There is a small group of insects (family Mantispidae) known as mantisflies, so-called because of their resemblance to small praying mantises. Climaciella brunnea (pictured) is the most commonly encountered mantisfly in the Northeast. Not only does it have the grasping forelegs of a praying mantis, but it also mimics a paper wasp.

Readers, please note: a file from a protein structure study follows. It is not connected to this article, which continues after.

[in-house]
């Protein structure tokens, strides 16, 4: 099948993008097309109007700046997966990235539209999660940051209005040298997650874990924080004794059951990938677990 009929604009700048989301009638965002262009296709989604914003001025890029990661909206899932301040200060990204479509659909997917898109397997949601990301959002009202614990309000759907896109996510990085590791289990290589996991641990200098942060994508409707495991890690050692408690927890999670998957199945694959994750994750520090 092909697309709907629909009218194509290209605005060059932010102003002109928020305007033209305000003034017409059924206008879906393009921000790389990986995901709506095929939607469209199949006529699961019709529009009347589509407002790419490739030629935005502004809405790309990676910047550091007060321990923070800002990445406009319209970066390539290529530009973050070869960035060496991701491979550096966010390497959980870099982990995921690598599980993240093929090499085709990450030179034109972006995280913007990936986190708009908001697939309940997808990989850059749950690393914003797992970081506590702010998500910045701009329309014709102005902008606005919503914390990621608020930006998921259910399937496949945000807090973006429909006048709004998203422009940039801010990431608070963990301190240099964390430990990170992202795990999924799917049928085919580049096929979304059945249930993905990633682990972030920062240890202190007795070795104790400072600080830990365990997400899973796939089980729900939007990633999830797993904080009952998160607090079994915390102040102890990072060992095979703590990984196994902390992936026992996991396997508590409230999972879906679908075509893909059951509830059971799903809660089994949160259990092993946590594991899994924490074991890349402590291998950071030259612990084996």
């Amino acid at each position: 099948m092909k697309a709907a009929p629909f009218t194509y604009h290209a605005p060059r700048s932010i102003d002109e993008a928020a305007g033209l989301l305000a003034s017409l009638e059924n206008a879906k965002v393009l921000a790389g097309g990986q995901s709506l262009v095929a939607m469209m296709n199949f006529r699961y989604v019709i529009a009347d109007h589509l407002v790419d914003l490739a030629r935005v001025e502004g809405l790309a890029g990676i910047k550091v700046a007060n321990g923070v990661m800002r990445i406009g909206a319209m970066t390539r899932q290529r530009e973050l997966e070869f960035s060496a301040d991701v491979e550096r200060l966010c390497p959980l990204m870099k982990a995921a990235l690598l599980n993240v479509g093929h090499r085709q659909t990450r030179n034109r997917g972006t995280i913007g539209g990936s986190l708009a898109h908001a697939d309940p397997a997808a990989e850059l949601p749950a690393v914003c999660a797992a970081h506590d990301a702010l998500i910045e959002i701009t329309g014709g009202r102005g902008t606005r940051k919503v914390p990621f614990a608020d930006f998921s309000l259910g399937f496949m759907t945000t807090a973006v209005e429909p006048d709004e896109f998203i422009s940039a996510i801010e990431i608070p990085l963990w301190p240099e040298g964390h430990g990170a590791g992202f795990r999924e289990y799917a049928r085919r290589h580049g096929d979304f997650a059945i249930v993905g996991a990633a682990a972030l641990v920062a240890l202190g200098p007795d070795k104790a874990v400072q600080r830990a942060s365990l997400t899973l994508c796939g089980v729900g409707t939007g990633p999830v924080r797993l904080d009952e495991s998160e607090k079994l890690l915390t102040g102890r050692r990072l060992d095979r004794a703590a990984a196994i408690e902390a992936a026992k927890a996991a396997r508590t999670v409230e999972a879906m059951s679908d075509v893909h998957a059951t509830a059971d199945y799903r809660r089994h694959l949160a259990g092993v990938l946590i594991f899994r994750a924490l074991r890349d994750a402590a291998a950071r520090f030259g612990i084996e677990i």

A newly hatched Climaciella brunnea larva attaches itself to an arachnid host, preferably a wolf spider. It lives off the blood of the spider until the spider lays eggs, and then the larva positions itself so that it gets wrapped up in the spider’s egg sac along with the eggs. Once inside the sac the larva feeds on the eggs until it pupates. The adult mantisfly emerges and preys on other insects, often those visiting flowers, and consumes nectar and sap as well. Although they lay an enormous number of eggs, mantisflies are relatively rare.
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